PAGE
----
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    pics? how about the ad copy?
     
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  13. JDubb23

    JDubb23 New Member

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    8902401066x640.jpg 8902401729x640.jpg [/ATTACH]
     

    Attached Files:

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  14. flubyu

    flubyu Member

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    No problem at all. I apologize if I am rehashing any prior posts of yours (you seem to be quite adamant about your position on custom blower tunes) but what is your experience with canned tunes? I would think something like a tune from Ford or Roush would be better than say KB, but I have also read otherwise. Other than plain power and throttle response, what are the other benefits to custom tuning for supercharged applications?

    Continuing to drool...looks like the 12 GT I had on steroids
     
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  15. Noobz347

    Noobz347 Stangnet Facilities Maint Tech... Er... Janitor Admin Dude

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    Canned tunes are always an approximation (best guess). There are variations between two motors just like there are variations between identical twins. Of course, this doesn't mean that the differences are going to be significant enough to cause problems. If I'm installing a $7k+ blower on my $50k+ Mustang then it's in my best interest to KNOW that the tune is correct. It's definitely worth another $100 to have it verified. The alternative would be to have my own AFR meter and the capability to data-log so that I can confirm it myself. Either way, it's cheap insurance to know that I've installed the blower correctly and that the tune is in the safe zone before I go pulling 100 mph burnouts through the local school zone. Hell, there are even differences in the fuel that you get in one place vs. the fuel you get from the same vendor just a couple of hundred miles away.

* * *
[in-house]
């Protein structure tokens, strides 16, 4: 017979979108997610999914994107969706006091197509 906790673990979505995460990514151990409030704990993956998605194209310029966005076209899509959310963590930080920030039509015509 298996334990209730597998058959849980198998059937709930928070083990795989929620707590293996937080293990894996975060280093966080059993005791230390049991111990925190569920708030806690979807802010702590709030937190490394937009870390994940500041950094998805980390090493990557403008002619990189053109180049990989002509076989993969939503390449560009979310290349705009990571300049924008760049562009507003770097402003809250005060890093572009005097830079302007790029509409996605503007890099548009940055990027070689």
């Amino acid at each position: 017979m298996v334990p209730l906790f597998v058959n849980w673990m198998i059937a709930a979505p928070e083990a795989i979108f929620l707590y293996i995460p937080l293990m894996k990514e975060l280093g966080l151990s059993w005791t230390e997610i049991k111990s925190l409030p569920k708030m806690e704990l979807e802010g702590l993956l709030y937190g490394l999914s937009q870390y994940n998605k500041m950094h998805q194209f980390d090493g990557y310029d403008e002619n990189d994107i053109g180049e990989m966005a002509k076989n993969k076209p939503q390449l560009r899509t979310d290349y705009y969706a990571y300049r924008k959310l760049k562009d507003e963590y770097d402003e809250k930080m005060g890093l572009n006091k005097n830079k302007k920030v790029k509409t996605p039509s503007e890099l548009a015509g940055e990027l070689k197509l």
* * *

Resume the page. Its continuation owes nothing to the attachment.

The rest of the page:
What doctor do you trust to tell you that your appendix needs to come out? The one that you went to see and could look at and verify all of the symptoms or one that you talked to over the phone that says he's done this a thousand times?

    As far as my experience with canned tunes? Let's see... I installed my first blower some 20 years ago. Since then, I cannot say exactly how many others there have been or even what specific huffers they were. Like everyone else, I read the instructions carefully, research the things that I don't understand or are incomplete, and ask questions of people who have installed this unit to find out if there are any pit-falls.